The NEXT webzine April 2010 has put out an article by C.J. Mahaney titled Fighting Legalism and Condemnation with the Cross. I will post the aricle below but I recommend clicking the link above to check out other articles from the webzine. Contributors for April's webzine covering The Doctrine of Christ's Work Accomplished & Applied include R.C. Sproul, D.A. Carson, John Piper, J.I. Packer and Martin Luther. Mahaney's articles was taken from a book titled This Great Salvation which is free for download. Here is what Mahaney writes:
"The doctrine of justification needs to be constantly reinforced and reviewed, as Martin Luther was well aware. His typically blunt advice? “Beat it into their heads continually.” We need to be applying and appreciating the truth of justification in our lives on a daily basis. If we don’t, we will find ourselves susceptible to one of the Church’s most subtle and serious enemies: legalism.
Legalism involves seeking to earn God’s acceptance through our own obedience. We only have two options: either receive righteousness as a God-given gift or try to generate our own. Legalism is the attempt to be justified through some source other than Jesus Christ and his finished work.
To adhere to legalism is to believe that the Cross was either unnecessary or insufficient (Gal 2:21, 5:2). That is an accurate interpretation of your motive and actions, even if you still ascribe mentally to the necessity of Christ’s sacrifice. In our legitimate pursuit of obedience and maturity legalism slowly and subtly overtakes us, and we begin to substitute our works for his finished work. The result is either arrogance or condemnation. Instead of growing in grace we abandon grace. That was Paul’s assessment of the Galatian church when he wrote, “You who are trying to be justified by law have been alienated from Christ; you have fallen away from grace” (Gal 5:4).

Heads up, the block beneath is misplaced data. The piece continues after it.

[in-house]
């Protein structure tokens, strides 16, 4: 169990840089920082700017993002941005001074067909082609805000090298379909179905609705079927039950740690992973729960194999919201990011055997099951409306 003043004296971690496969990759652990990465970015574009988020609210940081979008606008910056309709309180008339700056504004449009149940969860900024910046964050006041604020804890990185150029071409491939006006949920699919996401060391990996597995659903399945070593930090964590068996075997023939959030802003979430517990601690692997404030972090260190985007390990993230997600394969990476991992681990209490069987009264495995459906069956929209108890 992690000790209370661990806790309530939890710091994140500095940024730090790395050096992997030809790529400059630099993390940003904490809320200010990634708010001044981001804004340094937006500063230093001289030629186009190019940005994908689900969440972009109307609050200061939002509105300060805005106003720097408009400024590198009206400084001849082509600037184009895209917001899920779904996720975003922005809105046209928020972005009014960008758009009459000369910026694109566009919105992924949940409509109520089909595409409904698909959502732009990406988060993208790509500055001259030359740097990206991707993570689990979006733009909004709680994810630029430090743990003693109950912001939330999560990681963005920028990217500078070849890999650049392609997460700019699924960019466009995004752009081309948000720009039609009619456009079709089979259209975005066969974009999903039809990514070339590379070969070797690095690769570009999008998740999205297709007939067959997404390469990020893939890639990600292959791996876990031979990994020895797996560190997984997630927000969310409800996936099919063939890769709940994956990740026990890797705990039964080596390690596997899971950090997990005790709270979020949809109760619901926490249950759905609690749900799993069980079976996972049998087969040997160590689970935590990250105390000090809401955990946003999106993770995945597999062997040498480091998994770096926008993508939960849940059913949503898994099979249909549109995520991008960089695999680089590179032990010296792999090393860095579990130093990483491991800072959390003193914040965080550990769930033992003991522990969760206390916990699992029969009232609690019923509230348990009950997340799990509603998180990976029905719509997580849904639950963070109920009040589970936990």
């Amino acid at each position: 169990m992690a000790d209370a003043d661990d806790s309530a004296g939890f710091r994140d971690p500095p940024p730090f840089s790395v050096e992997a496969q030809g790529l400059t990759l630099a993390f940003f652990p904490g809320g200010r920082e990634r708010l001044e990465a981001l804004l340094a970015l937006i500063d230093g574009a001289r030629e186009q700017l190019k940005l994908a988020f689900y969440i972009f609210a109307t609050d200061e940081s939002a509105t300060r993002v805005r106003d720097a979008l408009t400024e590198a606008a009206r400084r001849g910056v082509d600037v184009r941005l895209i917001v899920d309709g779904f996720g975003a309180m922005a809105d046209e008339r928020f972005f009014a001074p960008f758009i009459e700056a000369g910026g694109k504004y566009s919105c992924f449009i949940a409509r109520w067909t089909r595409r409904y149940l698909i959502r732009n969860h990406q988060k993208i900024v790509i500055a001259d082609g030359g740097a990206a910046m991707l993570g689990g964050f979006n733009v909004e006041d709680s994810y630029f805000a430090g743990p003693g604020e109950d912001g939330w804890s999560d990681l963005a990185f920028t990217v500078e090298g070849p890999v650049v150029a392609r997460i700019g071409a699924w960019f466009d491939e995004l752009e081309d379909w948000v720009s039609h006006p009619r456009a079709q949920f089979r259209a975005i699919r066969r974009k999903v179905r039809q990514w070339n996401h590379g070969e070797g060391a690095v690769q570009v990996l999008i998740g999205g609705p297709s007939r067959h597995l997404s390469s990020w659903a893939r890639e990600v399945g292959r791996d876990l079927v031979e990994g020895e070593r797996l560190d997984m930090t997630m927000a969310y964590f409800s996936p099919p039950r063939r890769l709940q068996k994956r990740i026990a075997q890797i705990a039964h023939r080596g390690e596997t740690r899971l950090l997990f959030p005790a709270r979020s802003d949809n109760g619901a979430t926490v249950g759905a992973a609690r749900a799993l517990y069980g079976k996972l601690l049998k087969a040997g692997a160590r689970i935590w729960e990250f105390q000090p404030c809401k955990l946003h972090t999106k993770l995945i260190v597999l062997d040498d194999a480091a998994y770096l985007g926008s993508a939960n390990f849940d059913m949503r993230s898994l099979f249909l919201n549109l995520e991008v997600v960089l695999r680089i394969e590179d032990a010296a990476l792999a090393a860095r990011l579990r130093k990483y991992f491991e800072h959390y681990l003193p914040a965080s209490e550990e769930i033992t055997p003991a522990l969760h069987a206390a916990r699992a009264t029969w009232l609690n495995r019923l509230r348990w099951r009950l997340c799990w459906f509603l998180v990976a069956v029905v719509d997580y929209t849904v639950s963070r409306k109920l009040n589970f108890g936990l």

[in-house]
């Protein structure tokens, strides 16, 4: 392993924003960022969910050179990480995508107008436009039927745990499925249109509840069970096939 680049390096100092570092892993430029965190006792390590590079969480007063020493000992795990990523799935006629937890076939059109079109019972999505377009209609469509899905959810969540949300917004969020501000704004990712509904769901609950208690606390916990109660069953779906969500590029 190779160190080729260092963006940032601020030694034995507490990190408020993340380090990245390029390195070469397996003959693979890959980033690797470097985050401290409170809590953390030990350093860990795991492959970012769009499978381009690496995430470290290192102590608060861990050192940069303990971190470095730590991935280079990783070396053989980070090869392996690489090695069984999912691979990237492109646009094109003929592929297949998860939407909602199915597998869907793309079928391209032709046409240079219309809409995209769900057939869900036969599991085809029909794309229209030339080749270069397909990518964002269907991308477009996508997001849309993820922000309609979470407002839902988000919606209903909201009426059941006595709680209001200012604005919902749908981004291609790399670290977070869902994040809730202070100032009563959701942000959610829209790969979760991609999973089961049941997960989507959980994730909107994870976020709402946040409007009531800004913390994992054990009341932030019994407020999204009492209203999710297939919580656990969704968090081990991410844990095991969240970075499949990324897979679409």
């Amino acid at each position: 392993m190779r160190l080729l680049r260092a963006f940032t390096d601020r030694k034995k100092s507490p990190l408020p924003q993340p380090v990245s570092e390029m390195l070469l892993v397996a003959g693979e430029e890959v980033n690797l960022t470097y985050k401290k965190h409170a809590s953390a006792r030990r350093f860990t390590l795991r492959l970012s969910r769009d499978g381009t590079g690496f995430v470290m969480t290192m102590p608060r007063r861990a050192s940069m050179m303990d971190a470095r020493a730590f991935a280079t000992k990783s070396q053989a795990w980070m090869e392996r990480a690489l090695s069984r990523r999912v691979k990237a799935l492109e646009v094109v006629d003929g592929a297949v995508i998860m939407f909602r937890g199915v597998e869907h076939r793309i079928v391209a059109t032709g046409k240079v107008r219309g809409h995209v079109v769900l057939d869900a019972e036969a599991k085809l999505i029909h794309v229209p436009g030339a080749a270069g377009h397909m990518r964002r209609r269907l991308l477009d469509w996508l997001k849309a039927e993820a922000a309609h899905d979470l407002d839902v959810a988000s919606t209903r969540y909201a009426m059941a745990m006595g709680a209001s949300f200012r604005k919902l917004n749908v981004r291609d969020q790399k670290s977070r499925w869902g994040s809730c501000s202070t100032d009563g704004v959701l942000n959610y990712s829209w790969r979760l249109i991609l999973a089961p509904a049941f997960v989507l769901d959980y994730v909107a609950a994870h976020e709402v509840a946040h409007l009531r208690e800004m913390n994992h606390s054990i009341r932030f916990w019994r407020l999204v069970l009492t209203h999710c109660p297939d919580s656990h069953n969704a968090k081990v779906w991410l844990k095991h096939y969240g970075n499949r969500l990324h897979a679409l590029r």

If you’ve ever attempted to live this way you may have learned by now that legalism is as futile as it is frustrating. Every legalistic attempt at righteousness inevitably ends in failure. Over the years I’ve learned to recognize some unmistakable signs of the presence of legalism. Here are a few of them:
_You are more aware of your past sin than of the person and finished work of Christ.
_You live thinking, believing, and feeling that God is disappointed with you rather than delighting in you.
_You assume God’s acceptance depends on your obedience.
_You lack joy. (This is often the first indication of the presence of legalism. Condemnation is the result of pondering our deficiency; joy is the result of considering his sufficiency.)
Have you been ensnared by the subtle presence of legalism? If so, beware. It tends to spread rather than remain restricted (Gal 5:9). Legalism must be removed.
The only effective way to uproot legalism is with the doctrine of justification. If you’ve neglected or ignored this doctrine, then take whatever dramatic action is necessary to change. Set aside time each day to review, rehearse, and rejoice in this great, objective, positional truth. Restrict your spiritual diet to the study of justification until you are certain of God’s acceptance, secure in his love, and free from legalism and condemnation.
The crucifixion of Jesus Christ was the single most decisive event in history. Accurately has Sinclair Ferguson stated the following:
The Cross is the heart of the gospel. It makes the gospel good news: Christ died for us. He has stood in our place before God’s judgment seat. He has borne our sins. God has done something on the Cross we could never do for ourselves…The reason we lack assurance of his grace is because we fail to focus on that spot where he has revealed it.
Where will you focus your attention? Will it be on past sin, your present emotional state, or areas of character in which you still need to grow? Or will you focus on the finished work of Christ? Legalism need not motivate you. Condemnation need not torment you. God has justified you."
Grace upon grace,